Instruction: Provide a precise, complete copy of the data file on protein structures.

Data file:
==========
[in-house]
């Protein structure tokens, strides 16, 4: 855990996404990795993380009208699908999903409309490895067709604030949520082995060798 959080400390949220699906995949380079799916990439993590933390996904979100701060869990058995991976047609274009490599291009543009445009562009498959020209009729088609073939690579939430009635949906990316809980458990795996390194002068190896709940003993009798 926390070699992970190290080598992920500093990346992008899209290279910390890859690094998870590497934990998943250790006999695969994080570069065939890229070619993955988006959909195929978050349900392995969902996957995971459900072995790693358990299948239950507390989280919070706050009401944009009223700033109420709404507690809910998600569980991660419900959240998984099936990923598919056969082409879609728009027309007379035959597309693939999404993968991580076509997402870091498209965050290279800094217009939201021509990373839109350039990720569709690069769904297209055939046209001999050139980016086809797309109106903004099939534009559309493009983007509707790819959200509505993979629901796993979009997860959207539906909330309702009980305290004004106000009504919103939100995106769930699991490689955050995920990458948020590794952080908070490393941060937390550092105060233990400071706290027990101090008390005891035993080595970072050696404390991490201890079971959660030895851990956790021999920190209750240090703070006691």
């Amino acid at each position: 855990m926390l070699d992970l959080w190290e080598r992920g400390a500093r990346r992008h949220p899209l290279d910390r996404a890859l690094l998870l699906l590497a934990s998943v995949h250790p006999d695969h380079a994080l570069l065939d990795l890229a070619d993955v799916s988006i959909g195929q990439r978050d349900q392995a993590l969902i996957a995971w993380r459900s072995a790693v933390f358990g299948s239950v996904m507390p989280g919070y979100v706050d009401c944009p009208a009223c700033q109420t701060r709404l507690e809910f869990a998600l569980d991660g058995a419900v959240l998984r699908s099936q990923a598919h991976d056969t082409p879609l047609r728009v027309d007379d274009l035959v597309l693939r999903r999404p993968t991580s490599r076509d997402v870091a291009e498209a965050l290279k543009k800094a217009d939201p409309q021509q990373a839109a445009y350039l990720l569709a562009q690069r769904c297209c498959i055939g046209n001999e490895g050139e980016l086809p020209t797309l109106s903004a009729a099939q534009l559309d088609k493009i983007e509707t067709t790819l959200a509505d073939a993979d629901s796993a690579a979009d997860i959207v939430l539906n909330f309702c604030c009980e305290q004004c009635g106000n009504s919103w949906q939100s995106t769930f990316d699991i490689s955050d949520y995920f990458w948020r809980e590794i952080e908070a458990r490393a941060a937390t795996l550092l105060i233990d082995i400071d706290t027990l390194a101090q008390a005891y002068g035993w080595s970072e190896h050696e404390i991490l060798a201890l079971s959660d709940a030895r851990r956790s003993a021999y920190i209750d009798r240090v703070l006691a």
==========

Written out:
[in-house]
């Protein structure tokens, strides 16, 4: 855990996404990795993380009208699908999903409309490895067709604030949520082995060798 959080400390949220699906995949380079799916990439993590933390996904979100701060869990058995991976047609274009490599291009543009445009562009498959020209009729088609073939690579939430009635949906990316809980458990795996390194002068190896709940003993009798 926390070699992970190290080598992920500093990346992008899209290279910390890859690094998870590497934990998943250790006999695969994080570069065939890229070619993955988006959909195929978050349900392995969902996957995971459900072995790693358990299948239950507390989280919070706050009401944009009223700033109420709404507690809910998600569980991660419900959240998984099936990923598919056969082409879609728009027309007379035959597309693939999404993968991580076509997402870091498209965050290279800094217009939201021509990373839109350039990720569709690069769904297209055939046209001999050139980016086809797309109106903004099939534009559309493009983007509707790819959200509505993979629901796993979009997860959207539906909330309702009980305290004004106000009504919103939100995106769930699991490689955050995920990458948020590794952080908070490393941060937390550092105060233990400071706290027990101090008390005891035993080595970072050696404390991490201890079971959660030895851990956790021999920190209750240090703070006691």
């Amino acid at each position: 855990m926390l070699d992970l959080w190290e080598r992920g400390a500093r990346r992008h949220p899209l290279d910390r996404a890859l690094l998870l699906l590497a934990s998943v995949h250790p006999d695969h380079a994080l570069l065939d990795l890229a070619d993955v799916s988006i959909g195929q990439r978050d349900q392995a993590l969902i996957a995971w993380r459900s072995a790693v933390f358990g299948s239950v996904m507390p989280g919070y979100v706050d009401c944009p009208a009223c700033q109420t701060r709404l507690e809910f869990a998600l569980d991660g058995a419900v959240l998984r699908s099936q990923a598919h991976d056969t082409p879609l047609r728009v027309d007379d274009l035959v597309l693939r999903r999404p993968t991580s490599r076509d997402v870091a291009e498209a965050l290279k543009k800094a217009d939201p409309q021509q990373a839109a445009y350039l990720l569709a562009q690069r769904c297209c498959i055939g046209n001999e490895g050139e980016l086809p020209t797309l109106s903004a009729a099939q534009l559309d088609k493009i983007e509707t067709t790819l959200a509505d073939a993979d629901s796993a690579a979009d997860i959207v939430l539906n909330f309702c604030c009980e305290q004004c009635g106000n009504s919103w949906q939100s995106t769930f990316d699991i490689s955050d949520y995920f990458w948020r809980e590794i952080e908070a458990r490393a941060a937390t795996l550092l105060i233990d082995i400071d706290t027990l390194a101090q008390a005891y002068g035993w080595s970072e190896h050696e404390i991490l060798a201890l079971s959660d709940a030895r851990r956790s003993a021999y920190i209750d009798r240090v703070l006691a």